So while your body is telling you to lapse into that laboring, soul-sapping gronk, physics is telling you to find an easier gear and spin. More importantly, fashion is telling you that  when you gronk and slog and mash and grind, you look like you’re giving rectal birth to a watermelon.

Technical solutions

For years, the compact crank has been regarded as the old man’s dying wheeze or the refuge of sissies. That’s still true. However, by replacing your current 56-47 chainring configuration with a more svelte 50-34 you will not only cease showering the bunch with the juice from your exploding knee joints, you will go faster.

To add even more kick to the likker, you can abandon your corncob and hit mountain bike ratios on your cassette. SRAM offers a 12-32, a 12-36, and, for those who are unreconstructed gronkers with a penchant for double IPA’s and cheeseburgers, SRAM also offers a 15-75.

So the next time I see you on the road, let’s quit gronking and “spin to beer.”

Deal?

34 thoughts on “Time to quit gronking”

  1. One morning a couple years ago Kevin Phillips had a group of us (you may have been there) doing timed PVE repeats, and he would dictate the gear used. At one point he had us all spinning up the hill, and awkward as it felt, and winded as I was, I went faster in the lower gear.

    1. Every time I’ve done a workout with KP I have quietly resolved to give up racing. It’s like riding with an internal combustion engine.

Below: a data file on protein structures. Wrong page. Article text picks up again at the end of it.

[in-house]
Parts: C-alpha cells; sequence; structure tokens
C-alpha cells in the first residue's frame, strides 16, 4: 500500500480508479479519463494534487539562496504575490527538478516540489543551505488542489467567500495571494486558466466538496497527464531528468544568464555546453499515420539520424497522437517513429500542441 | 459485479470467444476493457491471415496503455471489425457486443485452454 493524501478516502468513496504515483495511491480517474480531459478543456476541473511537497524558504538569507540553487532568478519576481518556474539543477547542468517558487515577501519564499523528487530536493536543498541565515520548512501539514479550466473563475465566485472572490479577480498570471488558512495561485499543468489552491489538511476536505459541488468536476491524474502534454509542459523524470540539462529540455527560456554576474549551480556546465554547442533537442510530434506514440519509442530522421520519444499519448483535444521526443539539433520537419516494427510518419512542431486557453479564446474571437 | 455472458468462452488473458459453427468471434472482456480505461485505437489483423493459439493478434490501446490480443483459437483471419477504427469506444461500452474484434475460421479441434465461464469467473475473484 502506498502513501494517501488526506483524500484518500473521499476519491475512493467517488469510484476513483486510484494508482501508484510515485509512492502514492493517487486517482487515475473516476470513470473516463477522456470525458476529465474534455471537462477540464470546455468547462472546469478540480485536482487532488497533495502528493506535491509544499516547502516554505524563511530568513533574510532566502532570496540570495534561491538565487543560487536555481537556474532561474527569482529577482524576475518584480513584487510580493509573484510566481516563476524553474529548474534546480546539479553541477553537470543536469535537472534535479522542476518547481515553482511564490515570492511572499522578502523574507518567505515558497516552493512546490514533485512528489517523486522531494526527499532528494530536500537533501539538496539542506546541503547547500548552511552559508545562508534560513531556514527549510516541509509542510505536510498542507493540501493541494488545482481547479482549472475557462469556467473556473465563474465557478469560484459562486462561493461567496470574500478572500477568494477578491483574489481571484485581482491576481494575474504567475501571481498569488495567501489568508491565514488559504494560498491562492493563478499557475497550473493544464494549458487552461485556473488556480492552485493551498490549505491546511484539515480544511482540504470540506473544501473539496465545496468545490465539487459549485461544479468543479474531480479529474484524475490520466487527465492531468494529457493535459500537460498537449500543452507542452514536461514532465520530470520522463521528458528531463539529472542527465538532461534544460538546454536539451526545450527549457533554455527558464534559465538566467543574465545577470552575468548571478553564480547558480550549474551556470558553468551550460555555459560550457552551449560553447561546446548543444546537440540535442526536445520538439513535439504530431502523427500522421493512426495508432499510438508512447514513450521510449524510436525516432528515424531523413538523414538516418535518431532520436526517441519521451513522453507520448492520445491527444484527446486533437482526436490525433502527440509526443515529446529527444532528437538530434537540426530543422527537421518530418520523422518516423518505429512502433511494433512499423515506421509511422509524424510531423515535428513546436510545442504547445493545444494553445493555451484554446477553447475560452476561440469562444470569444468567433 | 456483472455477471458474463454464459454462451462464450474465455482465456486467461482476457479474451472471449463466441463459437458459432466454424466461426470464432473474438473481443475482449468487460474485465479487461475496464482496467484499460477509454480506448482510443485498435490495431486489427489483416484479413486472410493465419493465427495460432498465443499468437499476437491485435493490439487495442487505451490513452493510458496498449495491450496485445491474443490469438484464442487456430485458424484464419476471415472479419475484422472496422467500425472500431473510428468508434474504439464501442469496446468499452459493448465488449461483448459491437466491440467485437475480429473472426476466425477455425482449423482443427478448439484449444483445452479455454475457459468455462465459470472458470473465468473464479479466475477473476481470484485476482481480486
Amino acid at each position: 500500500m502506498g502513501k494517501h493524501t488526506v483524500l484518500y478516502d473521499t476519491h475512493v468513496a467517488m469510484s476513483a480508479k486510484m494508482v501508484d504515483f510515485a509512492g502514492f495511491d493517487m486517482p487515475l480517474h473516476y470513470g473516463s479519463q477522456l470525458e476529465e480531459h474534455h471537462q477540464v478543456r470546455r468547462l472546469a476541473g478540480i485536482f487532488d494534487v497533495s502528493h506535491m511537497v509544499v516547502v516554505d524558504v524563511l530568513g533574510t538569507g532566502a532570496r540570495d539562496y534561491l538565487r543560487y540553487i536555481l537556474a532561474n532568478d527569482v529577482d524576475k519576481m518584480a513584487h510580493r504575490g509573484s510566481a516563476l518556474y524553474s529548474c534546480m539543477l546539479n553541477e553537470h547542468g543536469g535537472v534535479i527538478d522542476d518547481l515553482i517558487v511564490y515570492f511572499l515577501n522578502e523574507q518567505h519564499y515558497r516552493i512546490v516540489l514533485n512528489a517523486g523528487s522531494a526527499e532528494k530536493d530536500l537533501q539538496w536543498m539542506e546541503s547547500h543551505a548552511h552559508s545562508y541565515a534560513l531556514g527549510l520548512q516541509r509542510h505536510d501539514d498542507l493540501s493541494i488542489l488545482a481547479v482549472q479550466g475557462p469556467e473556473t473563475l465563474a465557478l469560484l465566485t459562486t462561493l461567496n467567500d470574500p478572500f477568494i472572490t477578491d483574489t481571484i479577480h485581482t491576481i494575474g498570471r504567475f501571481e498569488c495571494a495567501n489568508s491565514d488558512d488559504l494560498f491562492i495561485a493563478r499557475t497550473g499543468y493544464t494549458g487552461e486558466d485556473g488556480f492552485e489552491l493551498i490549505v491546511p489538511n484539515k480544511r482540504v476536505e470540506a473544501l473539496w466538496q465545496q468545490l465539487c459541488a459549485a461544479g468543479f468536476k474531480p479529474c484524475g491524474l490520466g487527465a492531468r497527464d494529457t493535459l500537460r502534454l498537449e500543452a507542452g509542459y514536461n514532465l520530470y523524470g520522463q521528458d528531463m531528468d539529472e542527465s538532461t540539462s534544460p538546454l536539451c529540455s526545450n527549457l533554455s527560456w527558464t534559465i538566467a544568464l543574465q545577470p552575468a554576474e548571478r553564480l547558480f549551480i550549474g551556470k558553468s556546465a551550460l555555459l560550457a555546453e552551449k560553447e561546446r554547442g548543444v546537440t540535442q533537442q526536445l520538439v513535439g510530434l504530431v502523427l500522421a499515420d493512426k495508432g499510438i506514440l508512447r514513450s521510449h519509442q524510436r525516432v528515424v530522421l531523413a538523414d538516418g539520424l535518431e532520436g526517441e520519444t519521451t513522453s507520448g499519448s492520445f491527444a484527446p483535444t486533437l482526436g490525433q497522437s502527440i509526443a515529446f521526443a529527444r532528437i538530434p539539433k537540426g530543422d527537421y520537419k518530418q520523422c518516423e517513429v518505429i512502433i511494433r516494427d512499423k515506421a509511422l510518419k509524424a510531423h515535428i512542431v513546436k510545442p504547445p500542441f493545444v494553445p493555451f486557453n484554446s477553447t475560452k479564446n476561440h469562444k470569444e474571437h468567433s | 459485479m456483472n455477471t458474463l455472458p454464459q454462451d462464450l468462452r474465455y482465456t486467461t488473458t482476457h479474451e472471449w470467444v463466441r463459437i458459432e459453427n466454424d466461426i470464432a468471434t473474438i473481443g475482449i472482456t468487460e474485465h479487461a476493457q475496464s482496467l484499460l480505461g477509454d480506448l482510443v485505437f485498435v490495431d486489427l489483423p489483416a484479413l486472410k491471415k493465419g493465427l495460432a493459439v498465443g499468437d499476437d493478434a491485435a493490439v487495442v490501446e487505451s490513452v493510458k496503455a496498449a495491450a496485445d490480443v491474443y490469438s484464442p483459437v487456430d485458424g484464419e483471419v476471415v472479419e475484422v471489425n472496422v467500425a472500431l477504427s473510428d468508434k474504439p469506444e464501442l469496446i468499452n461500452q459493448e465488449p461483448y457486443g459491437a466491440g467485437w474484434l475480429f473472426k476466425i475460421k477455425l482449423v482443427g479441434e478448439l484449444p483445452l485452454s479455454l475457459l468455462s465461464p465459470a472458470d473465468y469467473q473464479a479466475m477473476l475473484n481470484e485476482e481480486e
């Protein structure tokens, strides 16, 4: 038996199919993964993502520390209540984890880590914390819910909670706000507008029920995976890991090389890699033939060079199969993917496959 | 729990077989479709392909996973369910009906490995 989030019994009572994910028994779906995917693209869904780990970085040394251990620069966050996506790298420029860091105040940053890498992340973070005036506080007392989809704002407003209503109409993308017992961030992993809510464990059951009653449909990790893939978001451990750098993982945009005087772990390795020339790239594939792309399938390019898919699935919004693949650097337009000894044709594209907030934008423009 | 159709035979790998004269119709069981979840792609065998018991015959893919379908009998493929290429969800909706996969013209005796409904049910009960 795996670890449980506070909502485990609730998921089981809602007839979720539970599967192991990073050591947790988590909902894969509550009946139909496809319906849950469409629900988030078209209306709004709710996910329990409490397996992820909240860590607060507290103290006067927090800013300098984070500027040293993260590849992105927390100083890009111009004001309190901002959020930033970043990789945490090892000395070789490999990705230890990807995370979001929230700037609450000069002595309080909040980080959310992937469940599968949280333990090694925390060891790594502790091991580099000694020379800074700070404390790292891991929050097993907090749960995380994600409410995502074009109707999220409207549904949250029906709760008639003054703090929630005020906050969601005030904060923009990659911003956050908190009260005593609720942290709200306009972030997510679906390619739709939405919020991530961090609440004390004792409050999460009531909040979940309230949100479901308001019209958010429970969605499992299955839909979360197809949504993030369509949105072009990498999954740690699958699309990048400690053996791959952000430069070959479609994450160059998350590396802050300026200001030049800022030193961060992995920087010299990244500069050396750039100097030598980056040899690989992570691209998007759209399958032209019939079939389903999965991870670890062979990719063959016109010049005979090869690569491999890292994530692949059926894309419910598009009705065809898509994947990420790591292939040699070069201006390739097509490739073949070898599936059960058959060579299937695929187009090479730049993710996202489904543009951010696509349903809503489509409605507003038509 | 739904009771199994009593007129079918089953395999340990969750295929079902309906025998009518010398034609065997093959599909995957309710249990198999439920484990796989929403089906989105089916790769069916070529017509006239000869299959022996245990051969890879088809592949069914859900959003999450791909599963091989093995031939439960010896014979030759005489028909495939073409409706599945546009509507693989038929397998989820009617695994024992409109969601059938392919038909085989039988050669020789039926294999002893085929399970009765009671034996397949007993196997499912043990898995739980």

2. I am confused I was always told when your cadence gets below 80 you shift to an easier gear when it gets above 120 you shift to a harder gear.

    1. it’s the <70 cadence thats a killer… I am low at a 77 on climbs over 4-5% but then I qualify for the Clydesdale weight catagory…

      1. Oh..I am not confused. I Know that when I get back home I can drown my pain and cramps with 2 pieces of Pie and quart of Ice Cream… Yum!… drooling just thinking about my next hill climb.

  3. A 50/34 looks slow. As does a 12/32. When you see my bike before the Donut rolls out, it will look fast. That is WAY more important than ANY pedaling silliness.

  4. The best Meme and best cycling rally cry ever “Spin to Beer” I am stealing this Meme.

  5. “Generally speaking, there is good research that shows that as power output goes up, the most efficient cadence for that power also goes up.”
    Feel-good BS. What is Lim trying to optimize? Calories/mile? Stress on the knee? If you can turn out 300 Watts up a hill your time will be the same regardless of cadence.

    1. Higher cadence -> lower torque (force) for the same power output, which preferentially recruits more “slow twitch” (a misnomer) fibers in the quad and glute muscles.

      These Type I muscle fibers can do work *much* longer without fatigue, compared to the high-force Type II (fast twitch) fibers which tire easily.

      If the climb is longer than 8-10 minutes, for 2 cyclists having the same threshhold power, I’d bet my $ on the guy spinning @ 80-90 rpm, over a guy grinding up at 60-70 rpm.

      1. Higher cadence recruits more “fast twitch”. Lower cadence is for “slow twitch” and marathon endurance.

    2. He is trying to minimize the feeling that your head is going to explode into your butthole.

  6. They still won’t do it. They’re all around me, too, save a few that actually have IQs higher than my resting heart rate. Oh well

  7. Pingback: The Atheist Training Bible for Old Bicycle Racers, Chapter 3: How to Spin (not “Spoon”) | Cycling in the South Bay